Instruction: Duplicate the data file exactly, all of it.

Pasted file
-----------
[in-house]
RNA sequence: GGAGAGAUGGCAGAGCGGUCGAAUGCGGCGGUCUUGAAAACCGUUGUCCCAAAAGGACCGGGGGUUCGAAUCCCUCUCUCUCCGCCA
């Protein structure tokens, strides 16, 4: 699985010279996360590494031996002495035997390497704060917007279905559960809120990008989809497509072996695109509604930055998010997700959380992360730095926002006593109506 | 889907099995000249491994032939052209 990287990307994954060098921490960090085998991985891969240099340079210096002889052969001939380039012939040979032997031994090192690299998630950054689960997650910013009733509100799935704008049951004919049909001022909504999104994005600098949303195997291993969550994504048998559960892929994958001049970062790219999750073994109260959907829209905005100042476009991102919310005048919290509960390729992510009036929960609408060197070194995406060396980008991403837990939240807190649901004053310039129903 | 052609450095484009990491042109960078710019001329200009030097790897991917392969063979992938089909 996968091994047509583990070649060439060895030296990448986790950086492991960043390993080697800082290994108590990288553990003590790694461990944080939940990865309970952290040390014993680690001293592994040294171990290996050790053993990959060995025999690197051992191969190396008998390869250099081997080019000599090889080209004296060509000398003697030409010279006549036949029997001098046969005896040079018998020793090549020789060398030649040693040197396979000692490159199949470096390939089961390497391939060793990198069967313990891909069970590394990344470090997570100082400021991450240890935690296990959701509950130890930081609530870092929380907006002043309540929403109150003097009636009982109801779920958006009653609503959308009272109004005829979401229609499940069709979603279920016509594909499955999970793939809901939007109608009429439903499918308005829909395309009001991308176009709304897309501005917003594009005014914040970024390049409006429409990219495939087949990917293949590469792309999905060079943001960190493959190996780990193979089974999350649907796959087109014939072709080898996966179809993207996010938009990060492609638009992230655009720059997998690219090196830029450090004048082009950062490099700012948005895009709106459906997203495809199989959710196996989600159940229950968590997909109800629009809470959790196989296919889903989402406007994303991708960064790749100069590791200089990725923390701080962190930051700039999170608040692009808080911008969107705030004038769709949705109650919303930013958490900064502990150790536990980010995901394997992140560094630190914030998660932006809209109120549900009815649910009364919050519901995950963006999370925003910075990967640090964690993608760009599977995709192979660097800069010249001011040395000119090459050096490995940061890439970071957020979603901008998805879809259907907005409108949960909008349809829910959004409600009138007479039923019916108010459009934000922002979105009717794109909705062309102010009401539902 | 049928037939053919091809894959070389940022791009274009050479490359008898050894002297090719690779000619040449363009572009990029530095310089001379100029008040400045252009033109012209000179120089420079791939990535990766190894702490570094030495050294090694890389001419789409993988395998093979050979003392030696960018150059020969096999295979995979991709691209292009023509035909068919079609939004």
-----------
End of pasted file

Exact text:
[in-house]
RNA sequence: GGAGAGAUGGCAGAGCGGUCGAAUGCGGCGGUCUUGAAAACCGUUGUCCCAAAAGGACCGGGGGUUCGAAUCCCUCUCUCUCCGCCA
């Protein structure tokens, strides 16, 4: 699985010279996360590494031996002495035997390497704060917007279905559960809120990008989809497509072996695109509604930055998010997700959380992360730095926002006593109506 | 889907099995000249491994032939052209 990287990307994954060098921490960090085998991985891969240099340079210096002889052969001939380039012939040979032997031994090192690299998630950054689960997650910013009733509100799935704008049951004919049909001022909504999104994005600098949303195997291993969550994504048998559960892929994958001049970062790219999750073994109260959907829209905005100042476009991102919310005048919290509960390729992510009036929960609408060197070194995406060396980008991403837990939240807190649901004053310039129903 | 052609450095484009990491042109960078710019001329200009030097790897991917392969063979992938089909 996968091994047509583990070649060439060895030296990448986790950086492991960043390993080697800082290994108590990288553990003590790694461990944080939940990865309970952290040390014993680690001293592994040294171990290996050790053993990959060995025999690197051992191969190396008998390869250099081997080019000599090889080209004296060509000398003697030409010279006549036949029997001098046969005896040079018998020793090549020789060398030649040693040197396979000692490159199949470096390939089961390497391939060793990198069967313990891909069970590394990344470090997570100082400021991450240890935690296990959701509950130890930081609530870092929380907006002043309540929403109150003097009636009982109801779920958006009653609503959308009272109004005829979401229609499940069709979603279920016509594909499955999970793939809901939007109608009429439903499918308005829909395309009001991308176009709304897309501005917003594009005014914040970024390049409006429409990219495939087949990917293949590469792309999905060079943001960190493959190996780990193979089974999350649907796959087109014939072709080898996966179809993207996010938009990060492609638009992230655009720059997998690219090196830029450090004048082009950062490099700012948005895009709106459906997203495809199989959710196996989600159940229950968590997909109800629009809470959790196989296919889903989402406007994303991708960064790749100069590791200089990725923390701080962190930051700039999170608040692009808080911008969107705030004038769709949705109650919303930013958490900064502990150790536990980010995901394997992140560094630190914030998660932006809209109120549900009815649910009364919050519901995950963006999370925003910075990967640090964690993608760009599977995709192979660097800069010249001011040395000119090459050096490995940061890439970071957020979603901008998805879809259907907005409108949960909008349809829910959004409600009138007479039923019916108010459009934000922002979105009717794109909705062309102010009401539902 | 049928037939053919091809894959070389940022791009274009050479490359008898050894002297090719690779000619040449363009572009990029530095310089001379100029008040400045252009033109012209000179120089420079791939990535990766190894702490570094030495050294090694890389001419789409993988395998093979050979003392030696960018150059020969096999295979995979991709691209292009023509035909068919079609939004």